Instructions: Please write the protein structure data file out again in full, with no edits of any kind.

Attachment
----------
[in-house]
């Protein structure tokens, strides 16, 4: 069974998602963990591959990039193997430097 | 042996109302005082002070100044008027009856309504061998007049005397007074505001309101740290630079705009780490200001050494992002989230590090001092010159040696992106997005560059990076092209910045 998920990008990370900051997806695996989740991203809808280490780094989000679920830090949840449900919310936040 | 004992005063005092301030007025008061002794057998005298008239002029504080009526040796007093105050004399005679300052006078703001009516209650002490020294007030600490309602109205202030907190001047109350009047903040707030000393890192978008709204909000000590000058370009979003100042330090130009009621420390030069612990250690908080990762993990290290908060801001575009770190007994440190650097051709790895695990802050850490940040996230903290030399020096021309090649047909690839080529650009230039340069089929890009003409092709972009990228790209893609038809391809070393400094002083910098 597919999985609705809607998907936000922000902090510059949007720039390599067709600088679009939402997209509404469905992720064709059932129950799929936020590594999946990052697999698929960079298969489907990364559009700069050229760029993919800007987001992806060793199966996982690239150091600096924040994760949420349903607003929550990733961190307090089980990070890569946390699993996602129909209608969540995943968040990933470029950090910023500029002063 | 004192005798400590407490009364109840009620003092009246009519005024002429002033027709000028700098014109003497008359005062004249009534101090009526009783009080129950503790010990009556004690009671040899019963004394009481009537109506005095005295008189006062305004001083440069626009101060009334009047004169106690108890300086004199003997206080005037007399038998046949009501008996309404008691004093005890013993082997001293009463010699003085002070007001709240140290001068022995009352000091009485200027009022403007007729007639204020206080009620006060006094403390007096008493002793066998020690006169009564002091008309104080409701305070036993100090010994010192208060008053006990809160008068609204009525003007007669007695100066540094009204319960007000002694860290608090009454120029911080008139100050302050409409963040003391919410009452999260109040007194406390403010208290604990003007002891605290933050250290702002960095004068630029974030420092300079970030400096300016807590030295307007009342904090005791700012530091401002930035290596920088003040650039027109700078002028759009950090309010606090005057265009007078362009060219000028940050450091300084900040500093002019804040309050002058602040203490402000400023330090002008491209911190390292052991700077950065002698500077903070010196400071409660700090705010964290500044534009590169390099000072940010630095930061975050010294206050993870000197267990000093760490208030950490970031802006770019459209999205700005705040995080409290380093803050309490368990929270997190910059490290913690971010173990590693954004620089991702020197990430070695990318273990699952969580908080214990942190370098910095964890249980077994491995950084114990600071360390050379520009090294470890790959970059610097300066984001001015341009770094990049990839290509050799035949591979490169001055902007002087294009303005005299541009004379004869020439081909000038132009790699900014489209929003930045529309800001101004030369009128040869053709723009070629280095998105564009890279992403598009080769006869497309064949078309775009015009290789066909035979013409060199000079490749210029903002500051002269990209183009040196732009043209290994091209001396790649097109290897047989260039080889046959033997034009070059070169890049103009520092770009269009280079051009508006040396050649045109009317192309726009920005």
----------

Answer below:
[in-house]
């Protein structure tokens, strides 16, 4: 069974998602963990591959990039193997430097 | 042996109302005082002070100044008027009856309504061998007049005397007074505001309101740290630079705009780490200001050494992002989230590090001092010159040696992106997005560059990076092209910045 998920990008990370900051997806695996989740991203809808280490780094989000679920830090949840449900919310936040 | 004992005063005092301030007025008061002794057998005298008239002029504080009526040796007093105050004399005679300052006078703001009516209650002490020294007030600490309602109205202030907190001047109350009047903040707030000393890192978008709204909000000590000058370009979003100042330090130009009621420390030069612990250690908080990762993990290290908060801001575009770190007994440190650097051709790895695990802050850490940040996230903290030399020096021309090649047909690839080529650009230039340069089929890009003409092709972009990228790209893609038809391809070393400094002083910098 597919999985609705809607998907936000922000902090510059949007720039390599067709600088679009939402997209509404469905992720064709059932129950799929936020590594999946990052697999698929960079298969489907990364559009700069050229760029993919800007987001992806060793199966996982690239150091600096924040994760949420349903607003929550990733961190307090089980990070890569946390699993996602129909209608969540995943968040990933470029950090910023500029002063 | 004192005798400590407490009364109840009620003092009246009519005024002429002033027709000028700098014109003497008359005062004249009534101090009526009783009080129950503790010990009556004690009671040899019963004394009481009537109506005095005295008189006062305004001083440069626009101060009334009047004169106690108890300086004199003997206080005037007399038998046949009501008996309404008691004093005890013993082997001293009463010699003085002070007001709240140290001068022995009352000091009485200027009022403007007729007639204020206080009620006060006094403390007096008493002793066998020690006169009564002091008309104080409701305070036993100090010994010192208060008053006990809160008068609204009525003007007669007695100066540094009204319960007000002694860290608090009454120029911080008139100050302050409409963040003391919410009452999260109040007194406390403010208290604990003007002891605290933050250290702002960095004068630029974030420092300079970030400096300016807590030295307007009342904090005791700012530091401002930035290596920088003040650039027109700078002028759009950090309010606090005057265009007078362009060219000028940050450091300084900040500093002019804040309050002058602040203490402000400023330090002008491209911190390292052991700077950065002698500077903070010196400071409660700090705010964290500044534009590169390099000072940010630095930061975050010294206050993870000197267990000093760490208030950490970031802006770019459209999205700005705040995080409290380093803050309490368990929270997190910059490290913690971010173990590693954004620089991702020197990430070695990318273990699952969580908080214990942190370098910095964890249980077994491995950084114990600071360390050379520009090294470890790959970059610097300066984001001015341009770094990049990839290509050799035949591979490169001055902007002087294009303005005299541009004379004869020439081909000038132009790699900014489209929003930045529309800001101004030369009128040869053709723009070629280095998105564009890279992403598009080769006869497309064949078309775009015009290789066909035979013409060199000079490749210029903002500051002269990209183009040196732009043209290994091209001396790649097109290897047989260039080889046959033997034009070059070169890049103009520092770009269009280079051009508006040396050649045109009317192309726009920005």